5.  Please Give


Nicole Holofcener’s Please Give is the surprise film of the year, for me at least. I didn’t very much like Holofcener’s previous film, Friends With Money, and went into this one knowing absolutely nothing about it.

It’s a multi-layered ensemble about an upper middle-class couple who buys the apartment of their neighbour, an elderly woman, and wait for her to die. The characters are incredibly well written and the performances fantastic, especially from Rebecca Hall who plays the elderly woman’s granddaughter. Holofcener’s favourite, Catherine Keener, is in this too, and she’s brilliant. In a way, the film feels like good Woody Allen and the very best of Todd Solondz.

As far as slice-of-life films go, this right here is outstanding. Tell your friends.

4. The Ghost Writer


I’d like to go on record saying that I prefer the original title — The Ghost. That being said, this is a brilliantly crafted film by an old master. With The Ghost Writer, Polanski made what is probably the best political thriller in years. It was well written, well acted and had the most amazing score. Most of all, it was actually thrilling.

3. Four Lions


It’s not everyday that you see a film about “jihadists” that’s actually funny. It’s incredibly sharp, witty, dark and really really funny. I haven’t laughed like I did in this all year.

The film’s greatest strength is probably the fact that it didn’t ridicule or poke fun at Islam; it easily could have. It’s a film about idiotic terrorists who just happen to be muslim; not one about how islam “breeds” terrorists. A lesser director could’ve easily gone the other way and made a film I would’ve probably found offensive.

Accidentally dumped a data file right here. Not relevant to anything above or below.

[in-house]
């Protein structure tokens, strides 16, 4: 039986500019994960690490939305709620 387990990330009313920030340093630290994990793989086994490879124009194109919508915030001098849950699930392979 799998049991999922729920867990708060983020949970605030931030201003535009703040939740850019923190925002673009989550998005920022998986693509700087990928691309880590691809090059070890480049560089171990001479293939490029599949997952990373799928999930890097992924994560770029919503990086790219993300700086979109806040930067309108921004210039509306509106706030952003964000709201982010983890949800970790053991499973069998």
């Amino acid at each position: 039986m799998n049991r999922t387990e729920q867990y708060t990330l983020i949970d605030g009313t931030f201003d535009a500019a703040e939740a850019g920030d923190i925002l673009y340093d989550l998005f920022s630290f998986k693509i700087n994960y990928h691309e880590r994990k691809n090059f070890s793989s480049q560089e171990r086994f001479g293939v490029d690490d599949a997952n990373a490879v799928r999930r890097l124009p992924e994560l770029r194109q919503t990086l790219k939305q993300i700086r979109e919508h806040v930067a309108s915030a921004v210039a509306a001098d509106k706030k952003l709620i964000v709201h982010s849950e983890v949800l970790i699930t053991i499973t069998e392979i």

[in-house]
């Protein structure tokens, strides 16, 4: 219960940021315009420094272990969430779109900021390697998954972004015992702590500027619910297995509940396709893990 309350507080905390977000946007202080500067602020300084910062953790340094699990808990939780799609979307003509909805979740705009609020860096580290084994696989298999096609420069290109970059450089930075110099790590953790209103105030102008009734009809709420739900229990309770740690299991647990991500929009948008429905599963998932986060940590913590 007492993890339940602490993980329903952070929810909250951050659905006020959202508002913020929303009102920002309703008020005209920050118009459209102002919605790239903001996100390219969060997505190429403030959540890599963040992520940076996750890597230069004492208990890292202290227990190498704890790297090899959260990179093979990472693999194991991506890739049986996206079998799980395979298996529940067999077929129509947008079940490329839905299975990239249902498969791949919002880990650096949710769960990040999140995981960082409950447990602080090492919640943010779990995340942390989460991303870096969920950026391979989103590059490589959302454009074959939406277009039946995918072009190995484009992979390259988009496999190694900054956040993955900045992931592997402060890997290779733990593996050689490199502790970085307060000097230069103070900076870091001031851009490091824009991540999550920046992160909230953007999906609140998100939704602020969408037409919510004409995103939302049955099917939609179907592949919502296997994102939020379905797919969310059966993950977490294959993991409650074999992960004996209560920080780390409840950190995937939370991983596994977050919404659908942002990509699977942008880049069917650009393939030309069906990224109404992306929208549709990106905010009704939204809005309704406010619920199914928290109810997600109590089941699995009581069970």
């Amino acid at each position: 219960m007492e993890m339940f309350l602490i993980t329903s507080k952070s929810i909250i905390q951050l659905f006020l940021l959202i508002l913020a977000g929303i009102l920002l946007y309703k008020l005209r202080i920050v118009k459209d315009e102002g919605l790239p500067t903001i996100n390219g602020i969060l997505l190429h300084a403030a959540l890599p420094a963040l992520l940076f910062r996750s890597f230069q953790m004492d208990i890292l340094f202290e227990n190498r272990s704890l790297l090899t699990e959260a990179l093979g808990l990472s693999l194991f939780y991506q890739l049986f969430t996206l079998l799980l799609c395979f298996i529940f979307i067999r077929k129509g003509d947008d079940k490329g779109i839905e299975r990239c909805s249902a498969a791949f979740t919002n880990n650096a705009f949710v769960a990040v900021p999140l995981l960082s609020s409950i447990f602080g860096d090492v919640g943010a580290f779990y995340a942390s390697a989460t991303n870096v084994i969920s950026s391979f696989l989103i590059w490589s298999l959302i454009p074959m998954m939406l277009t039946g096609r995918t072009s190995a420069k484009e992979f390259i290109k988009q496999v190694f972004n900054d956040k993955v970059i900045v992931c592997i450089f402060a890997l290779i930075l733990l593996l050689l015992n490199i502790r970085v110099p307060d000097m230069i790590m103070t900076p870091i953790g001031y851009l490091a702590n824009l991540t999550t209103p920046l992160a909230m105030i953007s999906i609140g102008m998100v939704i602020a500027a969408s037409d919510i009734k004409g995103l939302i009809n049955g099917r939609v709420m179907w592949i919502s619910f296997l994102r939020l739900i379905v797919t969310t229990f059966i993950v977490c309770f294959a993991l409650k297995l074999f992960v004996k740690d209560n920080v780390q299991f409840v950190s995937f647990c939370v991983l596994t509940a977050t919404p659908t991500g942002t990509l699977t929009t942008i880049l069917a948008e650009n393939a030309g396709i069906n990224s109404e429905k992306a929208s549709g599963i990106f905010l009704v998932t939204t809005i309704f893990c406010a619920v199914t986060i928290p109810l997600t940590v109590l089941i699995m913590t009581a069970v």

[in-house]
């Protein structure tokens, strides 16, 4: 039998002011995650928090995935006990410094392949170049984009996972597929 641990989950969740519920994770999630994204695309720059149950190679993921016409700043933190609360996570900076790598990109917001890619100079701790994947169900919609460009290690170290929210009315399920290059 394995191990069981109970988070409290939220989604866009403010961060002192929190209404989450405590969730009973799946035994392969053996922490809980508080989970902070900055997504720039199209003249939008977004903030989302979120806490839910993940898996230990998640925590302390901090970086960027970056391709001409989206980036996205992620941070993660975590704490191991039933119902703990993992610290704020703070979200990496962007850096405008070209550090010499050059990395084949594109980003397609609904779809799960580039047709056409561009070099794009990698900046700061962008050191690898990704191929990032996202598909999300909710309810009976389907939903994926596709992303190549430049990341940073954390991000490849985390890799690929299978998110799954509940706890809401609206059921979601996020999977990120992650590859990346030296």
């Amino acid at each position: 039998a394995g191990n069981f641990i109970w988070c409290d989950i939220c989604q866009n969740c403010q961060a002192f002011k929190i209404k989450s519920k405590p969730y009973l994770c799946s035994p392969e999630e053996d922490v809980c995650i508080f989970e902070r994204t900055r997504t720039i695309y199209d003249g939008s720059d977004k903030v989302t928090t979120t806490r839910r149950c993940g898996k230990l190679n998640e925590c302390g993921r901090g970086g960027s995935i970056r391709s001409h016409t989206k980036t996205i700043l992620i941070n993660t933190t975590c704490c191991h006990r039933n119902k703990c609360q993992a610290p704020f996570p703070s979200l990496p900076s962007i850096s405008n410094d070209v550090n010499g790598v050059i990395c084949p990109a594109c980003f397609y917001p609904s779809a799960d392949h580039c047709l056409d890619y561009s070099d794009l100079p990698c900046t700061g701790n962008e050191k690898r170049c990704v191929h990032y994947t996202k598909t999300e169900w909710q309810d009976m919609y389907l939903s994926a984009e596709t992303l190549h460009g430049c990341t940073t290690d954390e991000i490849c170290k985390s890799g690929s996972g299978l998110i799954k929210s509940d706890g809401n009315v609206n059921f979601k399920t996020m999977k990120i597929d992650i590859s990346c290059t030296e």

Chris Morris is no hack, and he succeeded in making one of the best films of the year.

2. Carlos


As long as I’m talking about terrorism, I might as well go ahead and talk about Olivier Assaya’s masterpiece, Carlos. It’s not so much about terrorism as it is about idealism, radicalism and battling western imperialism. Like The Baader Meinhof Complex, Carlos is about how someone with arguably good intentions turns into, for all intensive purposes, a monster.

With an ambitious running time of five and a half hours, Carlos is a near perfect film.

1. Somewhere


Like The American, Somewhere goes nowhere, but even more so.

The first five minutes, in which a stationary camera captures a Ferrari going round a race track over and over and over… tells you everything you need to know about this film. But I did not like the last ten minutes. Not because there was anything especially bad with the ending, it’s just that, for a film so subtle, the ending was too “in your face.” Nevertheless, that didn’t spoil this beautiful film for me.

Like Lost in Translation, Sofia Coppola has once again made an incredibly deep human story about loneliness. Stephen Dorff and Elle Fanning were fantastic; the cinematography absolutely brilliant, and the music wasn’t half-bad either.

This, ladies and gentlemen, is my favorite film of 2010.